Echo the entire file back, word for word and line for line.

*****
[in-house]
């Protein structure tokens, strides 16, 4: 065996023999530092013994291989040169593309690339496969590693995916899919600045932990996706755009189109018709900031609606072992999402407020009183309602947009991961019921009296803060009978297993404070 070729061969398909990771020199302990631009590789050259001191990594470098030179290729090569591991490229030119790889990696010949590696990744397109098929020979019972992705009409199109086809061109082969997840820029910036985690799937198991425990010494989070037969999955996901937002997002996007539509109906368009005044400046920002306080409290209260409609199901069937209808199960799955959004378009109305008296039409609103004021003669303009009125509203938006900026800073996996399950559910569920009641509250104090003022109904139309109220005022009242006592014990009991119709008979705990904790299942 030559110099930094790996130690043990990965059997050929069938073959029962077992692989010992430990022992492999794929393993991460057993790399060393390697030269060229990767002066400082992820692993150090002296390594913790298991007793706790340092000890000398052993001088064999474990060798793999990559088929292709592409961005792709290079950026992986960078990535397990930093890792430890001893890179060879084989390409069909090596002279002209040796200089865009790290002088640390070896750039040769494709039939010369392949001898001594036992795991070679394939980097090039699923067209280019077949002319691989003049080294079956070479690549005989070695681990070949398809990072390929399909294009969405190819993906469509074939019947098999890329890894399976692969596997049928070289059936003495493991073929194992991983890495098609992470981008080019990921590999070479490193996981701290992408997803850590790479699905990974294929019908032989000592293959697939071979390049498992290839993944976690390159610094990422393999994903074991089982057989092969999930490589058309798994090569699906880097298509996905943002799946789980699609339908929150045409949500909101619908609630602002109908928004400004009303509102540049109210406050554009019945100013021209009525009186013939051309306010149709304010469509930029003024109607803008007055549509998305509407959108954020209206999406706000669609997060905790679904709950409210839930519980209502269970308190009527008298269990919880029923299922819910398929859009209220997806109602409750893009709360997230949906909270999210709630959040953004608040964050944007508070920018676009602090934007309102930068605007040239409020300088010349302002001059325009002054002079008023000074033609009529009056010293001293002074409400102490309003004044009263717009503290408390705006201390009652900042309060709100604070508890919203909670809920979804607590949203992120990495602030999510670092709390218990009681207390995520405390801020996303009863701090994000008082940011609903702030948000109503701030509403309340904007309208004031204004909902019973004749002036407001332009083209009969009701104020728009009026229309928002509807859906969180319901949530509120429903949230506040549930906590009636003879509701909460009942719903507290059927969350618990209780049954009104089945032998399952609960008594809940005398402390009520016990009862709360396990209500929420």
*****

[in-house]
């Protein structure tokens, strides 16, 4: 065996023999530092013994291989040169593309690339496969590693995916899919600045932990996706755009189109018709900031609606072992999402407020009183309602947009991961019921009296803060009978297993404070 070729061969398909990771020199302990631009590789050259001191990594470098030179290729090569591991490229030119790889990696010949590696990744397109098929020979019972992705009409199109086809061109082969997840820029910036985690799937198991425990010494989070037969999955996901937002997002996007539509109906368009005044400046920002306080409290209260409609199901069937209808199960799955959004378009109305008296039409609103004021003669303009009125509203938006900026800073996996399950559910569920009641509250104090003022109904139309109220005022009242006592014990009991119709008979705990904790299942 030559110099930094790996130690043990990965059997050929069938073959029962077992692989010992430990022992492999794929393993991460057993790399060393390697030269060229990767002066400082992820692993150090002296390594913790298991007793706790340092000890000398052993001088064999474990060798793999990559088929292709592409961005792709290079950026992986960078990535397990930093890792430890001893890179060879084989390409069909090596002279002209040796200089865009790290002088640390070896750039040769494709039939010369392949001898001594036992795991070679394939980097090039699923067209280019077949002319691989003049080294079956070479690549005989070695681990070949398809990072390929399909294009969405190819993906469509074939019947098999890329890894399976692969596997049928070289059936003495493991073929194992991983890495098609992470981008080019990921590999070479490193996981701290992408997803850590790479699905990974294929019908032989000592293959697939071979390049498992290839993944976690390159610094990422393999994903074991089982057989092969999930490589058309798994090569699906880097298509996905943002799946789980699609339908929150045409949500909101619908609630602002109908928004400004009303509102540049109210406050554009019945100013021209009525009186013939051309306010149709304010469509930029003024109607803008007055549509998305509407959108954020209206999406706000669609997060905790679904709950409210839930519980209502269970308190009527008298269990919880029923299922819910398929859009209220997806109602409750893009709360997230949906909270999210709630959040953004608040964050944007508070920018676009602090934007309102930068605007040239409020300088010349302002001059325009002054002079008023000074033609009529009056010293001293002074409400102490309003004044009263717009503290408390705006201390009652900042309060709100604070508890919203909670809920979804607590949203992120990495602030999510670092709390218990009681207390995520405390801020996303009863701090994000008082940011609903702030948000109503701030509403309340904007309208004031204004909902019973004749002036407001332009083209009969009701104020728009009026229309928002509807859906969180319901949530509120429903949230506040549930906590009636003879509701909460009942719903507290059927969350618990209780049954009104089945032998399952609960008594809940005398402390009520016990009862709360396990209500929420």